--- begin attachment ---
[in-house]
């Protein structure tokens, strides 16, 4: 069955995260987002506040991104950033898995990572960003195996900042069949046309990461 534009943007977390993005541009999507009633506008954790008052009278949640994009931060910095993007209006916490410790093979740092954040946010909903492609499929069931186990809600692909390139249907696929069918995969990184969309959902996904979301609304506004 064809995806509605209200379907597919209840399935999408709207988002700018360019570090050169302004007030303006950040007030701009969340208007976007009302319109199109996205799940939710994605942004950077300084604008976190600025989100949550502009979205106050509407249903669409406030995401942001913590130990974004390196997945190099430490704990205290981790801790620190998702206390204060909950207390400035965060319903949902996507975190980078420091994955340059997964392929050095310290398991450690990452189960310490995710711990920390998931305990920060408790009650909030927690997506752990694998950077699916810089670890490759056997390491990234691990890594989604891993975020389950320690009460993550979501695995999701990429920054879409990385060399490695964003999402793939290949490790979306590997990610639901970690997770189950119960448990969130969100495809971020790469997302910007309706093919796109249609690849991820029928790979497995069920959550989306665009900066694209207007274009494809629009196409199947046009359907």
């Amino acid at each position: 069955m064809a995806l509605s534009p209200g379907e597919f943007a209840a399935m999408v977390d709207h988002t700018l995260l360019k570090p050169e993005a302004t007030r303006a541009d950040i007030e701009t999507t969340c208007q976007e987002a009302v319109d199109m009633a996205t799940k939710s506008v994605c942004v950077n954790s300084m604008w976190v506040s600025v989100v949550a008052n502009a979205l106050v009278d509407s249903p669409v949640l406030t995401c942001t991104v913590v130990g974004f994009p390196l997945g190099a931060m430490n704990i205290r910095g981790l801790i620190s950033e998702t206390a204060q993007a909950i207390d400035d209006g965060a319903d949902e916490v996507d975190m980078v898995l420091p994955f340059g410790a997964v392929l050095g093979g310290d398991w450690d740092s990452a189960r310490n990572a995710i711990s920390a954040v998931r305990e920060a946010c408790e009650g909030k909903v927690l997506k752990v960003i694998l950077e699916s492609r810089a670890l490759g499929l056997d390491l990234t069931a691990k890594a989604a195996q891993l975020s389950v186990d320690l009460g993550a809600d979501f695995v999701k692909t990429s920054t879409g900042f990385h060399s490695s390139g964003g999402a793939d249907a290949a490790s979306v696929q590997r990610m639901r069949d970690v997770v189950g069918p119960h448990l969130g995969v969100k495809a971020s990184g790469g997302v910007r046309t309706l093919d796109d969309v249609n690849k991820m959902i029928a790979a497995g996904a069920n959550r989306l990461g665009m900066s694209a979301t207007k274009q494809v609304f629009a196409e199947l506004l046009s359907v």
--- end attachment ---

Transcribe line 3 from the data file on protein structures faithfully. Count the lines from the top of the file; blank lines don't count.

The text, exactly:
């Amino acid at each position: 069955m064809a995806l509605s534009p209200g379907e597919f943007a209840a399935m999408v977390d709207h988002t700018l995260l360019k570090p050169e993005a302004t007030r303006a541009d950040i007030e701009t999507t969340c208007q976007e987002a009302v319109d199109m009633a996205t799940k939710s506008v994605c942004v950077n954790s300084m604008w976190v506040s600025v989100v949550a008052n502009a979205l106050v009278d509407s249903p669409v949640l406030t995401c942001t991104v913590v130990g974004f994009p390196l997945g190099a931060m430490n704990i205290r910095g981790l801790i620190s950033e998702t206390a204060q993007a909950i207390d400035d209006g965060a319903d949902e916490v996507d975190m980078v898995l420091p994955f340059g410790a997964v392929l050095g093979g310290d398991w450690d740092s990452a189960r310490n990572a995710i711990s920390a954040v998931r305990e920060a946010c408790e009650g909030k909903v927690l997506k752990v960003i694998l950077e699916s492609r810089a670890l490759g499929l056997d390491l990234t069931a691990k890594a989604a195996q891993l975020s389950v186990d320690l009460g993550a809600d979501f695995v999701k692909t990429s920054t879409g900042f990385h060399s490695s390139g964003g999402a793939d249907a290949a490790s979306v696929q590997r990610m639901r069949d970690v997770v189950g069918p119960h448990l969130g995969v969100k495809a971020s990184g790469g997302v910007r046309t309706l093919d796109d969309v249609n690849k991820m959902i029928a790979a497995g996904a069920n959550r989306l990461g665009m900066s694209a979301t207007k274009q494809v609304f629009a196409e199947l506004l046009s359907v």